But the bipartisan bill also contains a provision about detainees that's raising alarms at the White House, because the Obama administration says the measure would tie its hands in some terrorism cases.
The defense authorization bill has pitted President Obama's national security advisers against some prominent Democrats in the U.S. Senate.
Originally published on Mon October 24, 2011 3:50 pm
Update at 5:42 p.m. ET. As expected, President Obama announced that his administration was easing the terms of a federal program that would open the doors for homeowners to refinancing their homes no matter how far underwater their mortgage is.
The AP reports that the Federal Housing Finance Administration "estimated an additional 1 million people would qualify. Moody's Analytics say the figure could be as high as 1.6 million."
"Libya's transitional leader has ordered an investigation into the death of Moammar Gadhafi after the U.S. and other international powers pressed for the probe," The Associated Press reports. It adds that "Mustafa Abdul-Jalil told a news conference in the eastern city of Benghazi that the Transitional National Council formed a committee to investigate the killing on Thursday, amid conflicting reports of how the dictator who ruled Libya for four decades died."
"The U.S. has pulled its ambassador out of Syria over security concerns, blaming President Bashar Assad's government for the threats.," The Associated Press writes. "State Department spokesman Mark Toner said Monday that Ambassador Robert Ford returned to Washington this weekend after 'credible threats against his personal safety.' "
I found The Twin, by Gerbrand Bakker, sitting on a coffee table at a writers' colony in 2009. It carried praise from J.M. Coetzee for its "restrained tenderness and laconic humor," which seemed ample justification for using it to avoid my own writing.
I finished it, weeping, a day later, and have been puzzling over its powerful hold on me ever since. I've recommended it again and again, and while I can't say it's entirely undiscovered — it won the 2010 IMPAC Dublin Award — no one I know ever seems to have heard of it.
Credit Michael LaMonica / Berkeley Repertory Theatre
Four's The Score: One of a handful of performers to score an EGOT — an Emmy, a Grammy, an Oscar and a Tony — Rita Moreno is revisiting the highlights and lowlights of her life and career in a new solo show.
Moreno won her Oscar for the part of Anita, the firebrand girlfriend of the heroine's brother, in the film West Side Story, which recently had its 50th anniversary.
Credit Ricardo Montalban Theatre
John Leguizamo's fifth solo show, Ghetto Klown, tracks the arc of his show-business career.
Rita Moreno — the only Latino performer to win an Emmy, a Grammy, an Oscar and a Tony — is reprising some of her most memorable characters in a solo show at the Berkeley Repertory Theater. Up the coast in Los Angeles, John Leguizamo, who co-starred opposite Al Pacino in Carlito's Way and voiced Sid the sloth in the animated Ice Age films, is performing another of his acclaimed solo shows. And while their Hollywood success came 40 years apart, the two say they encountered many of the same hurdles.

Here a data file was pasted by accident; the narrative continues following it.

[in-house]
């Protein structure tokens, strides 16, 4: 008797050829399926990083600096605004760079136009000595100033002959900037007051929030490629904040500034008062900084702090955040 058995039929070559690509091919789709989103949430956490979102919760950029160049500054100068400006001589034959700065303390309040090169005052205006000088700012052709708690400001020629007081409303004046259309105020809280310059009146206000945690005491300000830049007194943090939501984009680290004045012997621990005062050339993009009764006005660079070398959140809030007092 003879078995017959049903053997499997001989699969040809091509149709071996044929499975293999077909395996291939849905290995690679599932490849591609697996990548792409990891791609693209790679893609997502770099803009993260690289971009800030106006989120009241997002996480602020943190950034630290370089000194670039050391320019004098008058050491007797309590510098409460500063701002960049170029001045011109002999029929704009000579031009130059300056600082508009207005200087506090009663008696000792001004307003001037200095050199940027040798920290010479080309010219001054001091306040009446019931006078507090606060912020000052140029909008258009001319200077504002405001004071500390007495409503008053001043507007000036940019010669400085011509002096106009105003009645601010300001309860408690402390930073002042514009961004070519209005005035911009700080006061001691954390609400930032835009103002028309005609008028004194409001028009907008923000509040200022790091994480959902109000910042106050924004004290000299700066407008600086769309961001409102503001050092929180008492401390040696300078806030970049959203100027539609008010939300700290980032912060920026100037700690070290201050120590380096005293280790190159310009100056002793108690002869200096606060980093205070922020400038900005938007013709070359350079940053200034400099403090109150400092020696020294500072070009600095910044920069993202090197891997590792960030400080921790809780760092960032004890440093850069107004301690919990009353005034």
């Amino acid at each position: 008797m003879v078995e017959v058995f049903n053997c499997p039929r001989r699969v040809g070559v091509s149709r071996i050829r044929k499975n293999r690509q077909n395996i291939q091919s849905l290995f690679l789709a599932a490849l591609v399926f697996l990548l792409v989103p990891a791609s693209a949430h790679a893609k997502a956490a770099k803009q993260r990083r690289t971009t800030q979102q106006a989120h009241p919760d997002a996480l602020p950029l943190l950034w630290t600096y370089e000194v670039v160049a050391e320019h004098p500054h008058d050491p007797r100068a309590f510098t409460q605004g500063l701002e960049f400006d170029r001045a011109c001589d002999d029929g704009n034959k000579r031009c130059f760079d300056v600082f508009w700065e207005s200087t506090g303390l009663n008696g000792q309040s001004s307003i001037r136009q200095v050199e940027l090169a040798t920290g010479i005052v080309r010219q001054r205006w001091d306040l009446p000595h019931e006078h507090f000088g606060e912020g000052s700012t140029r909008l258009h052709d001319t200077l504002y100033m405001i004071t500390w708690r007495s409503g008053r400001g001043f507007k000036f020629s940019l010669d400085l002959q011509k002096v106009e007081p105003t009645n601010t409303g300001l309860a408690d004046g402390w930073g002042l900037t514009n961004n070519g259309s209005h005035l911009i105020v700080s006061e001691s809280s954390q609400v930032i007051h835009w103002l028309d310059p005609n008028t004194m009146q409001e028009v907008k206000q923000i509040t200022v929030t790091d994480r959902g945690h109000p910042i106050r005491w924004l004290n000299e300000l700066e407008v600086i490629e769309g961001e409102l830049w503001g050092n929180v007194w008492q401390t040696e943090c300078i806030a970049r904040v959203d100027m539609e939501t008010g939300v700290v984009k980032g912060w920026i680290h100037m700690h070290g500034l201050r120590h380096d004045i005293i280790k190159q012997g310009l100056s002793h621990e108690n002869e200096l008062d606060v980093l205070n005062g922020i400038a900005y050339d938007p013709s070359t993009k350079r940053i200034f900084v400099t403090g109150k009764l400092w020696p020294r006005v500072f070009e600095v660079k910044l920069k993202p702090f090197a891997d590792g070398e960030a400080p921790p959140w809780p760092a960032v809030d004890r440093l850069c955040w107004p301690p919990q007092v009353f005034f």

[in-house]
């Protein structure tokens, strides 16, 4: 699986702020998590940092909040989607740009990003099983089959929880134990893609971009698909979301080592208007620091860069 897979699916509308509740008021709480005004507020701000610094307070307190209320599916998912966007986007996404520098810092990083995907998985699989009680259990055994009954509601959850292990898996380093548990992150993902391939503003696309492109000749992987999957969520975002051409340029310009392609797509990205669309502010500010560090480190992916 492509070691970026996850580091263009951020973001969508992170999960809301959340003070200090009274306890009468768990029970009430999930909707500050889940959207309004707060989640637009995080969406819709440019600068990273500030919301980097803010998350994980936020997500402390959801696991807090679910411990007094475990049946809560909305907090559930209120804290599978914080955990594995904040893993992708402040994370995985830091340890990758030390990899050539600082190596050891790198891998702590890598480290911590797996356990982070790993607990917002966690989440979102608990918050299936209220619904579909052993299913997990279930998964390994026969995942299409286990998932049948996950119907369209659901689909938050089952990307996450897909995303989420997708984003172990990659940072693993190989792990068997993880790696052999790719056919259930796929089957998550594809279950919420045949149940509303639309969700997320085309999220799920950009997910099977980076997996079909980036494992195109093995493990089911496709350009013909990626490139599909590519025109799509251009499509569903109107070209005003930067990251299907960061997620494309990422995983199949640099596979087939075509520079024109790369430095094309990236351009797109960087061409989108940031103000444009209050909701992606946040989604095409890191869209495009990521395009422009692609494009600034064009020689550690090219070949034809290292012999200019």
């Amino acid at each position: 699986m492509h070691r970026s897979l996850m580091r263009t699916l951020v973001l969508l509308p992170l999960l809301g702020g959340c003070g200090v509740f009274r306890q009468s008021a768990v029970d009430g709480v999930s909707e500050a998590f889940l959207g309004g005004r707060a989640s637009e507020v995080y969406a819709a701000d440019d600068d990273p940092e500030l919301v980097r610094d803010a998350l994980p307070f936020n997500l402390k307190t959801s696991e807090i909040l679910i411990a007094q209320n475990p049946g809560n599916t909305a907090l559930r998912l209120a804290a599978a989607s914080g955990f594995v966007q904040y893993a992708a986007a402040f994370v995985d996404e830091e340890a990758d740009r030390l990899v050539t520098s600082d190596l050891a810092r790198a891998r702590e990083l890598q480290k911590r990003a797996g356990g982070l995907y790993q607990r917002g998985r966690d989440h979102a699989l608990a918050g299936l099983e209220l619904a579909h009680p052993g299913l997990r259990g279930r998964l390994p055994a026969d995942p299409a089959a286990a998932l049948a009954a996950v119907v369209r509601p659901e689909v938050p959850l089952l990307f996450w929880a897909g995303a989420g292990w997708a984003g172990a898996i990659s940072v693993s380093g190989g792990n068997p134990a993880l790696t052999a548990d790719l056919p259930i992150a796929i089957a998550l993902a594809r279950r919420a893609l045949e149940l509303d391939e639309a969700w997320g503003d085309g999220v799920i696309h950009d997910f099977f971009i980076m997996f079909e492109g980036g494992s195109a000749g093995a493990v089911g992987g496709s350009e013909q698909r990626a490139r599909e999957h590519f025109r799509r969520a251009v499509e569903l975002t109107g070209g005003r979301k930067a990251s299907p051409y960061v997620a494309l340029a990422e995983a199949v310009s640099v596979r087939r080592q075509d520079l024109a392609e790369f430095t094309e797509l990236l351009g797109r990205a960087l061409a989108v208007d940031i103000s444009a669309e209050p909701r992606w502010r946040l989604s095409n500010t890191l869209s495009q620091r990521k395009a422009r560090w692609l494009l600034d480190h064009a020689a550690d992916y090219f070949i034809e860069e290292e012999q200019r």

If you're a senior on Medicare — or an adult child responsible for a senior on Medicare — here's something you should know: The annual "open enrollment" period for joining or changing prescription drug or private health plans is already under way.
"It's much earlier this year. It started on Oct. 15, and it's going to stop on Dec. 7," says Nancy Metcalf, a senior editor and health expert at Consumer Reports. "So you have your window right now."
Alabama farmers are facing a labor crisis because of the state's new immigration law as both legal and undocumented migrant workers have fled the state since the strict new rules went into effect last month.
So far, piecemeal efforts to match the unemployed or work release inmates to farm jobs are not panning out, and farmers are asking state lawmakers to do something before the spring planting season.
Lance Cpl. Dakota Hicks, from Laharpe, Ill., connects a radio battery to a portable solar panel system in Sangin District, Afghanistan.
Credit Mohammed Obaid Ormur / AP
A tanker bringing fuel to U.S. and NATO forces burns after being attacked by militants in Afghanistan's Logar province in August. Military officials say fuel convoys are a significant vulnerability for U.S. forces.
With a bill of about $15 billion a year the U.S. military is the largest energy user in the country by far, so the Defense Department has been finding alternative ways to meet its energy needs with help from Silicon Valley.
But this partnership between the military and clean tech companies is taking some heat in the midst of discussions about Solyndra, the failed solar panel manufacturer, and the riskiness of green startups.
Former U.S. Sen. Rick Santorum, U.S. Rep. Ron Paul, businessman Herman Cain, former Massachusetts Gov. Mitt Romney, Texas Gov. Rick Perry, Former House Speaker Newt Gingrich and U.S. Rep. Michele Bachmann participate in a Republican presidential debate last week in Las Vegas.
Home prices across the U.S. have dropped 30 percent from their peaks, a downturn that has sapped trillions of dollars in wealth from Americans. Not surprisingly, it's a hot topic for presidential candidates this campaign season. But so far, new ideas about how to fix the crisis have been scarce.
On Monday, President Obama is visiting Nevada, where he's expected to announce his administration's latest proposals on housing. The state is at the epicenter of the downturn, with the latest reports showing home prices and sales numbers continuing to slip.